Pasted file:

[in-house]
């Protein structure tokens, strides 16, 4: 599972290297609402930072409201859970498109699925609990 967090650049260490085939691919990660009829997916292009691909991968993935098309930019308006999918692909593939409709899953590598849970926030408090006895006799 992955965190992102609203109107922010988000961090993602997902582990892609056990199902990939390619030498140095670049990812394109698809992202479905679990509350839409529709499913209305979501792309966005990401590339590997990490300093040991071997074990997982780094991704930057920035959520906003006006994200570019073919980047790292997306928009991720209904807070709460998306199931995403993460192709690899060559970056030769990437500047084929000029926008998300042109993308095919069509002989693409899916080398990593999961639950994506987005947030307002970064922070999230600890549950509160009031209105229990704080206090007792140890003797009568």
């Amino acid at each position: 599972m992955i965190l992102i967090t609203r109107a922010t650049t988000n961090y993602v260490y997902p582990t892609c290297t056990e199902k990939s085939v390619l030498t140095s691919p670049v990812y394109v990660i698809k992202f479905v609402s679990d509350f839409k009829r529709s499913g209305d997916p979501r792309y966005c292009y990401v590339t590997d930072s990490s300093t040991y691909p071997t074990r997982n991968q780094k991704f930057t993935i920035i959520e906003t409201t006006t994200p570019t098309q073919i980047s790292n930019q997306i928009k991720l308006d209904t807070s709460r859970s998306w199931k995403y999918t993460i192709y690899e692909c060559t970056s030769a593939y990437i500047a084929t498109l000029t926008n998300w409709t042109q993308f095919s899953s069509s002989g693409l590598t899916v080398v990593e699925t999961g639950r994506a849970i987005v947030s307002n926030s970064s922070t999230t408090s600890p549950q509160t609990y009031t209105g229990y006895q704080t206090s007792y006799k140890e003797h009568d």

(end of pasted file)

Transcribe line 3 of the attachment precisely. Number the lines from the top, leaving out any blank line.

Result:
């Amino acid at each position: 599972m992955i965190l992102i967090t609203r109107a922010t650049t988000n961090y993602v260490y997902p582990t892609c290297t056990e199902k990939s085939v390619l030498t140095s691919p670049v990812y394109v990660i698809k992202f479905v609402s679990d509350f839409k009829r529709s499913g209305d997916p979501r792309y966005c292009y990401v590339t590997d930072s990490s300093t040991y691909p071997t074990r997982n991968q780094k991704f930057t993935i920035i959520e906003t409201t006006t994200p570019t098309q073919i980047s790292n930019q997306i928009k991720l308006d209904t807070s709460r859970s998306w199931k995403y999918t993460i192709y690899e692909c060559t970056s030769a593939y990437i500047a084929t498109l000029t926008n998300w409709t042109q993308f095919s899953s069509s002989g693409l590598t899916v080398v990593e699925t999961g639950r994506a849970i987005v947030s307002n926030s970064s922070t999230t408090s600890p549950q509160t609990y009031t209105g229990y006895q704080t206090s007792y006799k140890e003797h009568d």